It's good to know that things are copacetic down in Oz, and that you have not experienced much in the way of crime. I grew up in a small city of just 200 k, but was robbed a couple times, pick-pocketed, sexually assaulted as a child, and a close friend was shot at multiple times for choosing the wrong religion. And when the police found out she was Jewish, they seemed to lose interest in investigating. Then there's L.A., but I digress. It is very easy to let anecdotal evidence and personal experience color our judgements. Statistics are generally more useful, and argument from assertion is no argument at all.

anon - I haven't read Pinker, but I am not sure that ambition and aggression are necessarily the same.

Larry Hart - I'll get back to you soon. I have to go pick my daughter up from school.

LarryHart said...

@Paul Shen-Brown
I've been on and off of the internet the past few days too, so no worries if life gets in your way as well.

The thing is, I feel as if I have a lot to comment on, but must do so in small bytes. OTOH, that's probably good for the rest of y'all. I do tend to ramble at times. :)

@anon, I didn't exactly mean "aggression" when I mentioned "ambition". Using the specific word was a reference to our own host, Dr Brin, cautioning that marijuana was a killer of ambition. My emotional reaction to that was that, just like oxygen or water or sugar (or money), ambition in unlimited quantities is not necessarily a good thing to be encouraged at all costs. Especially when we seem to have moved from a phase of civilization where ambition meant "urge to create new and better modalities" to one where ambition is more often channeled as "urge to acquire as private property what used to belong to the commons." If the ones who excel at that form of ambition can instead be satisfied with a few hits off the bong, I'm all for it.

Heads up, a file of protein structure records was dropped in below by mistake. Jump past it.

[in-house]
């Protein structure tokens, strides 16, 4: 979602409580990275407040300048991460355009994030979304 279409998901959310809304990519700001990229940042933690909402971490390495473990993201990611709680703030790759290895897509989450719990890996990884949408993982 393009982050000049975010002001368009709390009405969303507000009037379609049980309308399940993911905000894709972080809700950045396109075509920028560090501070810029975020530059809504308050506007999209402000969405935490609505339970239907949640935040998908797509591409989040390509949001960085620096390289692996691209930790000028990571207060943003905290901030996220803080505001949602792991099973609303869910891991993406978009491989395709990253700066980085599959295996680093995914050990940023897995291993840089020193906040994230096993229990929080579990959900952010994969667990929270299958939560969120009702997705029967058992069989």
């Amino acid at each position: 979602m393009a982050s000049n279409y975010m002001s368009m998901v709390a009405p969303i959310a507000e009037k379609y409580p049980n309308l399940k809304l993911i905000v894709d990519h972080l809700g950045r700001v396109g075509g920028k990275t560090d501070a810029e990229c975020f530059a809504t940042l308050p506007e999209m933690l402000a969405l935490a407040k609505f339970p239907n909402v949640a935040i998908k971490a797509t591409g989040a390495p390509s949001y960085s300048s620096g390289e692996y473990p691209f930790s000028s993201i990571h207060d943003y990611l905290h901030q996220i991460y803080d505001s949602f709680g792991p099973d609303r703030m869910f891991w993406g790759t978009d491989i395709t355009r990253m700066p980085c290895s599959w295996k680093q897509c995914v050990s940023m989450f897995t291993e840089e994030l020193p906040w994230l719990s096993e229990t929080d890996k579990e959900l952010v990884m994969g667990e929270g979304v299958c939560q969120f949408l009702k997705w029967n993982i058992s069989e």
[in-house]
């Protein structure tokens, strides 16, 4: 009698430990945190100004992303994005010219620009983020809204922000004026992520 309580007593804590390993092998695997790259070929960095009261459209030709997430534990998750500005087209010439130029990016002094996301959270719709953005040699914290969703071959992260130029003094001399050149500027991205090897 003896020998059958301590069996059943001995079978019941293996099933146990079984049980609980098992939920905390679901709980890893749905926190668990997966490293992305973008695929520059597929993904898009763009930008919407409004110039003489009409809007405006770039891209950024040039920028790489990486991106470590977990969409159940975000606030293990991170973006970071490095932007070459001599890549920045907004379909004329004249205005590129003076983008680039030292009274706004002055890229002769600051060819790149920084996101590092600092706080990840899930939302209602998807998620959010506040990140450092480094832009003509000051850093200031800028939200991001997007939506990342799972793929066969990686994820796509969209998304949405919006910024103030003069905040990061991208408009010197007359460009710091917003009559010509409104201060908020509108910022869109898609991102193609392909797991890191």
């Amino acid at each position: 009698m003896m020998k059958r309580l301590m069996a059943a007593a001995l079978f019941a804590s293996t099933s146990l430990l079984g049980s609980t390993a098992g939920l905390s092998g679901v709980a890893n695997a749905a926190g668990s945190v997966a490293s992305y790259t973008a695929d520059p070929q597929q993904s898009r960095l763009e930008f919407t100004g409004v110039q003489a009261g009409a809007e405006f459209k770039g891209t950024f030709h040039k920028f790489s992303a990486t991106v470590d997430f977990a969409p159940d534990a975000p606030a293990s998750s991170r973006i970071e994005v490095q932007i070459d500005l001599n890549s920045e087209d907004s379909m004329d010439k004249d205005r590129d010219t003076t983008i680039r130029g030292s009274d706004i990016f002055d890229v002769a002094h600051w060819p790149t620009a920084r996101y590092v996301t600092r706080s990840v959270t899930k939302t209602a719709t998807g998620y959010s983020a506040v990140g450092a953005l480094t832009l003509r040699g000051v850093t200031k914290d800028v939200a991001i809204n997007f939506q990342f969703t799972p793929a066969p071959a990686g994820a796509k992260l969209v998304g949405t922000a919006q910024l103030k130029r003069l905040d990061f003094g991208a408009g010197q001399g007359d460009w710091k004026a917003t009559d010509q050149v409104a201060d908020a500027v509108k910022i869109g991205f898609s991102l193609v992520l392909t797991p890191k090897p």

I can try to make similar arguments for why I understand the need to channel sexual urges into "productive" activities in a small, vulnerable tribe, but I don't think it's a good idea to apply such rules in a world of seven billion human beings. Or why "If you don't work, you don't eat," makes sense when everyone's labor is essential to produce the food necessary for survival, but in a wealthy nation with enough food for all and enough automated labor to free humans from drudgery, it's unnecessary and cruel to limit the value of individuals to "What have you done lately for the owners of the means of survival?"

I could make much longer arguments about each individual point, but I doubt anyone wants me to, and I hope I've made the direction of my argument clear.

Paul Shen-Brown said...

Larry Hart again,